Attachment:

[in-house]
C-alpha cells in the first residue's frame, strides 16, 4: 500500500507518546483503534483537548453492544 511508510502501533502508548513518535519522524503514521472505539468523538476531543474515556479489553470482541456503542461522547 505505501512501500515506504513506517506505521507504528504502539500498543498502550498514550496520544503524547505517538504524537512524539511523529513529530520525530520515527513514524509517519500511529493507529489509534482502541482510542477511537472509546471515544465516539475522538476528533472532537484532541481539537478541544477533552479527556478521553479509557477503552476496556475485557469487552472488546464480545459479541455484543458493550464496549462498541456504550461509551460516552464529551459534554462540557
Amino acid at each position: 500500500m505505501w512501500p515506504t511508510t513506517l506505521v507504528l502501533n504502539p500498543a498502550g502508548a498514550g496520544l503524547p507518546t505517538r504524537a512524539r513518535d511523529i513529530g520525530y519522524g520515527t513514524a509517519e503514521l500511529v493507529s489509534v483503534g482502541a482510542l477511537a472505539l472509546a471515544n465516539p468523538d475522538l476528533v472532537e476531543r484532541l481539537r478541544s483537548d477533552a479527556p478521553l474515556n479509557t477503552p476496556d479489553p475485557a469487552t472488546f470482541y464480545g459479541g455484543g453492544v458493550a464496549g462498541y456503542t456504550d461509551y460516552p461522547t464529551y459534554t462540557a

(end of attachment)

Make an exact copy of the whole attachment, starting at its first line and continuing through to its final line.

[in-house]
C-alpha cells in the first residue's frame, strides 16, 4: 500500500507518546483503534483537548453492544 511508510502501533502508548513518535519522524503514521472505539468523538476531543474515556479489553470482541456503542461522547 505505501512501500515506504513506517506505521507504528504502539500498543498502550498514550496520544503524547505517538504524537512524539511523529513529530520525530520515527513514524509517519500511529493507529489509534482502541482510542477511537472509546471515544465516539475522538476528533472532537484532541481539537478541544477533552479527556478521553479509557477503552476496556475485557469487552472488546464480545459479541455484543458493550464496549462498541456504550461509551460516552464529551459534554462540557
Amino acid at each position: 500500500m505505501w512501500p515506504t511508510t513506517l506505521v507504528l502501533n504502539p500498543a498502550g502508548a498514550g496520544l503524547p507518546t505517538r504524537a512524539r513518535d511523529i513529530g520525530y519522524g520515527t513514524a509517519e503514521l500511529v493507529s489509534v483503534g482502541a482510542l477511537a472505539l472509546a471515544n465516539p468523538d475522538l476528533v472532537e476531543r484532541l481539537r478541544s483537548d477533552a479527556p478521553l474515556n479509557t477503552p476496556d479489553p475485557a469487552t472488546f470482541y464480545g459479541g455484543g453492544v458493550a464496549g462498541y456503542t456504550d461509551y460516552p461522547t464529551y459534554t462540557a